Here’s something refreshing: the Patriots now have a starting QB who is wearing No. 1, and putting them No. 1, too.
If you heard Cam Newton’s weekly appearance on The Greg Hill Show this Monday, you heard an interviewee who repeatedly hit balls out of the park. He was thoughtful, interesting, humble, honest, and on-point.
And most importantly for his new teammates and fan base, he was a leader. He was a unifyer.
No answer better exemplified these traits than his response to a question about whether the team needed help at wide receiver.
Highlighting the Cam quote slam was this moonshot: “Man, I’ll say this, the answers are in that locker room. Simple and plain. We got Little Bud, Doughboy, Highway 11, and MyGerms. We good to go. Let me rewind that. We have Damiere Byrd, N’Keal Harry, Julian Edelman and Jakobi Meyers.”
Now contrast that to what Tom Brady said to Howard Stern in April about how he treated struggling receivers: “I would say, ‘I don’t have any trust that this guy can help us win the game.’ I’ve definitely expressed my opinion to say, ‘If you put him out there, I’m going not to throw him the ball.’”
That’s the worst response I’ve ever heard Brady give in his 20-year career. A rock bottom response and the definition of divisive, which was something Brady claimed he never wanted to be.
But actions spoke louder than those claims in 2019, whether it was Brady skipping OTAs (where rookies Harry and Meyers might have used some mentoring) or the loss to the Houston Texans where Brady was verbally lighting up his wideouts on the sideline (“Be faster! Quicker! More explosive!”), or outright mouthing to Josh McDaniels that he was “done” with guys who had made mistakes.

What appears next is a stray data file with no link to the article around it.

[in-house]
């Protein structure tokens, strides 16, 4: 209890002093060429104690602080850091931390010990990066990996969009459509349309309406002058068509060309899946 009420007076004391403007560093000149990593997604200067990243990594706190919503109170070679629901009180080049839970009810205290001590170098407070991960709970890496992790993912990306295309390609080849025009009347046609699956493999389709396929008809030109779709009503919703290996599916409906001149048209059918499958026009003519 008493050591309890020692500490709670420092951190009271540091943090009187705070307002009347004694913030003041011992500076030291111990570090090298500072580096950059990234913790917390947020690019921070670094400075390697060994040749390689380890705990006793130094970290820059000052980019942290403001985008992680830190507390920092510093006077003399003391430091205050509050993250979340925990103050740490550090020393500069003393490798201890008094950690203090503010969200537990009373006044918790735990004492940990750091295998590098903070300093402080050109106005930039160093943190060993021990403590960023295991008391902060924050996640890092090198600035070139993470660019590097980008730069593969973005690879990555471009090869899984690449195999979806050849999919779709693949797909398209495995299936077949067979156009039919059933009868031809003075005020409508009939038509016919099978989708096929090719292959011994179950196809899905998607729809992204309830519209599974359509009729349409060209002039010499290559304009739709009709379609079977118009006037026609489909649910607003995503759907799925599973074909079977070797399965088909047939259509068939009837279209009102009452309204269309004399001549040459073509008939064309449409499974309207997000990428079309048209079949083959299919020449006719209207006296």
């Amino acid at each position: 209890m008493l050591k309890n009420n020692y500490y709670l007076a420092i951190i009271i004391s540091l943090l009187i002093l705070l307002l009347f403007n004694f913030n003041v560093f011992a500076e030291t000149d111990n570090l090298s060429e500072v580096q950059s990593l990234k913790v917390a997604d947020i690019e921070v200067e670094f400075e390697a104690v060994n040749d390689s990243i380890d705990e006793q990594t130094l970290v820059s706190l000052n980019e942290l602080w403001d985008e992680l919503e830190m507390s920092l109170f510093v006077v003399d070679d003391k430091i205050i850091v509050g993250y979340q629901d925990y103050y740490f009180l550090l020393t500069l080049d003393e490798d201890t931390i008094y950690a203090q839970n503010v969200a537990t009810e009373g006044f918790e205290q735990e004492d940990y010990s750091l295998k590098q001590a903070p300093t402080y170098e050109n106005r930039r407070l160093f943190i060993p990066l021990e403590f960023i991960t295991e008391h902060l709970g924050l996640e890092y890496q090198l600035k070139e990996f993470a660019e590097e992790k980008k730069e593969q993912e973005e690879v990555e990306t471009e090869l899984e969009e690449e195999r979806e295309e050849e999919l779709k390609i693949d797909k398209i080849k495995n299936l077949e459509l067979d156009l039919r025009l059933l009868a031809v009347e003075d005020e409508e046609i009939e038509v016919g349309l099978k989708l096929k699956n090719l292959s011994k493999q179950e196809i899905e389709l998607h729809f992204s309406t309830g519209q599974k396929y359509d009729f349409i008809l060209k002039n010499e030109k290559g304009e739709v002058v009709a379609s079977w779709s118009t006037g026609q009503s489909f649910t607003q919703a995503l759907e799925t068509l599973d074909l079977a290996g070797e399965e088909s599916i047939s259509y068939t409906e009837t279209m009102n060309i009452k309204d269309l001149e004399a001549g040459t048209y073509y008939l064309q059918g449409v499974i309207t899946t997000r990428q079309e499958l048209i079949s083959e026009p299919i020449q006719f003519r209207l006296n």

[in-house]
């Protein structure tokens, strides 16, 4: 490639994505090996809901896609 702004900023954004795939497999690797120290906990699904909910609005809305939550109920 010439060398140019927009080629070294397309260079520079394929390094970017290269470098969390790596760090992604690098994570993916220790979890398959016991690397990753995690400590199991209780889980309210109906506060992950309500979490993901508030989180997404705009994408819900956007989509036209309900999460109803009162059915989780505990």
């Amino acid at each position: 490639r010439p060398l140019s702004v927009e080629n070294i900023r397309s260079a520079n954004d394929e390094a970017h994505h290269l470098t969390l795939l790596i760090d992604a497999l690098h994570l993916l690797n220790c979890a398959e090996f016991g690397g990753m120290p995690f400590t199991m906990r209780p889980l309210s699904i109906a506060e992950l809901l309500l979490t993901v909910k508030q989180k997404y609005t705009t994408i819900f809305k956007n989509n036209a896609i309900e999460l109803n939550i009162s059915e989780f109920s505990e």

Even in Brady’s first Tampa Bay’s victory this week over Carolina, TB12 was seen scolding running back Ronald Jones after a fumbled exchange. I half thought Ellen might include Brady’s toxic work environment during her apology this week.
Brady’s world has felt like it’s in turmoil for a few years now, and you can’t just blame Bill Belichick anymore.
New Tampa coach Bruce Arians already appears to be walking on eggshells around Brady, last week backpedalling on criticism of a Tom turnover quicker than the CDC changes Covid guidance.
Brady’s package deal Rob Gronkowski isn’t catching passes and it’s become a source of added Tompa Bay drama.
And the TB12 the Corporation that made the Patriots feel like Priority No. 12 continues to churn up Brady’s time and social media efforts.
Meanwhile, back in Foxboro, everything has changed. Newton is quickly revitalizing the region and restoring any lost faith after the Goat left for greener pastures.
It may seem like a small thing, but crushing a Monday interview with team-first sentiments can make a difference in workplace morale. The nebulous reports of a different vibe around the team from the past few months are totally understandable when you hear Newton speak.
Newton’s perfect responses Monday to his contract queries included, “Money at this particular point in my career is not important” and “It’s not about money, it’s about respect.”
To contrast again, Brady’s pre-2019 rebuttal to a contract question was, “Talk to Mr. Kraft.”
Last year, Brady was miserable after an 8-0 start. Newton’s personality is constantly upbeat and infectious, and even after a heartbreaking loss in Seattle it feels like a victory parade is scheduled for City Hall Plaza.
The change is significant and stunning to behold, slamming shut the old Brady era with the authority of a David Andrews end zone spike shared by Newton after a rushing touchdown.
In just two game weeks, Newton appears to have rebuilt the circle of trust inside his franchise while he continues to build a bridge to the hearts of New Englanders. ‘Superman’ is following the script from his movie and turning from outcast to adored, while the people of Metropolis are no longer afraid of that which they didn’t understand.